Hell's Kitchen, NYC ~ The Werner Building, Part II ~ by Joe Zito

Seven Years after the Elevated Train on Ninth Avenue reached Hell’s Kitchen/Clinton, an unusual tenement was constructed at 787 Ninth Avenue between 52nd and 53rd Streets.

This is the Werner Building, of 1885, named for its original owner, Mr. Werner. Instead of resigning to the fact that the El's structure would interfere with the pedestrian's viewing it from across the avenue, the architect, Jobst Hoffmann overcame the difficulty by adapting the Werner's design to the railroad tracks, by simply placing a special architectural feature called a frontispiece in the center of it’s facade.

The frontispiece is two bays or two windows wide, in three stories with a pediment centered in the six-story building. To attract attention of the Elevated passengers, Hoffmann outlined the frontispiece window piers in three-tiers with gray-white stone to differentiate them from the plain red brick wall on either side of the centerpiece.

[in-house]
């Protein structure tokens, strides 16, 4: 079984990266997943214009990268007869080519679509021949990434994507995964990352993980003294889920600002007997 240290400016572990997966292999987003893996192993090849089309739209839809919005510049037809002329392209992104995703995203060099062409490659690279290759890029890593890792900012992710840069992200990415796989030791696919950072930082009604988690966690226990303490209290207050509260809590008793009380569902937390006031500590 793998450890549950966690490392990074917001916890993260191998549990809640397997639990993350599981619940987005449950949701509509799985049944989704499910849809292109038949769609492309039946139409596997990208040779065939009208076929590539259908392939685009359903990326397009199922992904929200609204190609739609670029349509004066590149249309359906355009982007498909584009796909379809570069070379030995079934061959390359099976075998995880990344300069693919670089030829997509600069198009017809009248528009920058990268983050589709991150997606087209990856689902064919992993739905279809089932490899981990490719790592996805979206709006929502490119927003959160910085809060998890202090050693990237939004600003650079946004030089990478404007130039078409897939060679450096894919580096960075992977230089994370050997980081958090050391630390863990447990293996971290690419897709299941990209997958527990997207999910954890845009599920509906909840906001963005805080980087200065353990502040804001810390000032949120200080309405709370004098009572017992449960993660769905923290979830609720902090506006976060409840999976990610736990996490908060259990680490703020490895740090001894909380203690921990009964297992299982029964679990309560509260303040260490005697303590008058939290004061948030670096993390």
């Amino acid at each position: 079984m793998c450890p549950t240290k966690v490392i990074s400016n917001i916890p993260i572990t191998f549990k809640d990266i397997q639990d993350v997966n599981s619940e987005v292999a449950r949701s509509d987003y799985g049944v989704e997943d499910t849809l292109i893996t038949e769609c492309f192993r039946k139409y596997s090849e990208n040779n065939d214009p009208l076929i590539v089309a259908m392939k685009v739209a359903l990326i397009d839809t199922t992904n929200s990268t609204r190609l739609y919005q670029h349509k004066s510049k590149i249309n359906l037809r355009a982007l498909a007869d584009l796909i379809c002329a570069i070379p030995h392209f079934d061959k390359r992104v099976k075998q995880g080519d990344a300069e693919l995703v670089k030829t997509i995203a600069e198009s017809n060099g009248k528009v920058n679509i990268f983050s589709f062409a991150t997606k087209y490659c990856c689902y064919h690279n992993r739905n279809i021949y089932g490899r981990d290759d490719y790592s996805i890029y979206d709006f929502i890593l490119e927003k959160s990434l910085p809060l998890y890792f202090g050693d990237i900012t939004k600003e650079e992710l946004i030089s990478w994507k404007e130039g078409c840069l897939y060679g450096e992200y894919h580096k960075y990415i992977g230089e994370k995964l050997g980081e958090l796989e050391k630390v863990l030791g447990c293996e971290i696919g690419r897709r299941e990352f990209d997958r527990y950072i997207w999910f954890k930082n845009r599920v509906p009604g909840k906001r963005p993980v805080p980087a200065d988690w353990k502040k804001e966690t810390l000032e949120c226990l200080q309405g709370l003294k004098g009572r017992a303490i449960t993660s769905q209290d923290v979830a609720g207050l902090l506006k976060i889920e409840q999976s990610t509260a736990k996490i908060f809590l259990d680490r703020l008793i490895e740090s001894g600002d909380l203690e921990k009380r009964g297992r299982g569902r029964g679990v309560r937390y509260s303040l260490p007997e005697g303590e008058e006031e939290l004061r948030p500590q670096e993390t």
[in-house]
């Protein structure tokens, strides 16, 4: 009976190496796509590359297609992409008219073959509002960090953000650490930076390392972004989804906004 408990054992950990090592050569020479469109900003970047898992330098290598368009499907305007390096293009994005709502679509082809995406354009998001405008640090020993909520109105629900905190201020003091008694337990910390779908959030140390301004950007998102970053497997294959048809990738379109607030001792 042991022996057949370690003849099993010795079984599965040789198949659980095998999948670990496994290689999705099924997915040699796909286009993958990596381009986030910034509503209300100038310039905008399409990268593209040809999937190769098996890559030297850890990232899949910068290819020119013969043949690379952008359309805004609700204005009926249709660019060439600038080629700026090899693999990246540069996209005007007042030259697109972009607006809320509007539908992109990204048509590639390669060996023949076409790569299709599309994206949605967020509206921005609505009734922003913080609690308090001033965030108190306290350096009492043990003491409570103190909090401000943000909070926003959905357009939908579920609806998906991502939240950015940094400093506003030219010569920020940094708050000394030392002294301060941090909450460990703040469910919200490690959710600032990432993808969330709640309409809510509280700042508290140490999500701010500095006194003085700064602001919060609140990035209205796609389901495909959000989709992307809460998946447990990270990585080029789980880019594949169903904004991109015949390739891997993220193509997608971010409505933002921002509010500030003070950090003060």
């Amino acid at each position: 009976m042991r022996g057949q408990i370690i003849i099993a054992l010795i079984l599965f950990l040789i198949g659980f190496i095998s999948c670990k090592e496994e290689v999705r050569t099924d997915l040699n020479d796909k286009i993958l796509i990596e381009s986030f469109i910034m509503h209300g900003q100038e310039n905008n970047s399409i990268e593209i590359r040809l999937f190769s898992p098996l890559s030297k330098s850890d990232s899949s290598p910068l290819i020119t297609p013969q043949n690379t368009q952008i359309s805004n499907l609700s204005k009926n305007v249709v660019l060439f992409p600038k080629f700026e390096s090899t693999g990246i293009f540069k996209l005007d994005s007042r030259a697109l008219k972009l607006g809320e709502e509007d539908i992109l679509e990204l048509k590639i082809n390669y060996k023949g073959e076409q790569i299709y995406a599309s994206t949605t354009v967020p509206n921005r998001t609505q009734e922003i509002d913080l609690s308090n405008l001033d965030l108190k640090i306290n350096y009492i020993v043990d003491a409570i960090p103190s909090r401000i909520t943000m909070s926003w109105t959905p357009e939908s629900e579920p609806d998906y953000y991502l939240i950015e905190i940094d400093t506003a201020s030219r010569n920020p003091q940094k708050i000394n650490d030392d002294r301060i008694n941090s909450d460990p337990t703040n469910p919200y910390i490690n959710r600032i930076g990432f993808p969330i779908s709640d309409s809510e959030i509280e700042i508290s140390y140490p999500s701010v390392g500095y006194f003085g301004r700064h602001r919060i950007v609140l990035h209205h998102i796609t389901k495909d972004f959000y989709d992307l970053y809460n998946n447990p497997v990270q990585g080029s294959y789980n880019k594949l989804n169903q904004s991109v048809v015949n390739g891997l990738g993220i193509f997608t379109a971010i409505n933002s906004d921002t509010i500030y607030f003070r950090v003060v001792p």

In viewing the Werner façade from across the avenue today – (the Ninth Avenue El was demolished in 1940 just before WW II – one can appreciate how Hoffmann, with two deft architectural strokes, created a masterpiece. In the first place, the solidity of the tiered stone piers was emphasized by contrasting them with two iron railings, black metal delicately embroidered with lace-like railings that would not be out of place on a Fifth Avenue town-house. In second place, Hoffman brought the tiered stone piers to a cool conclusion with a triangular classical pediment in white-gray stone, a classic sign of welcome.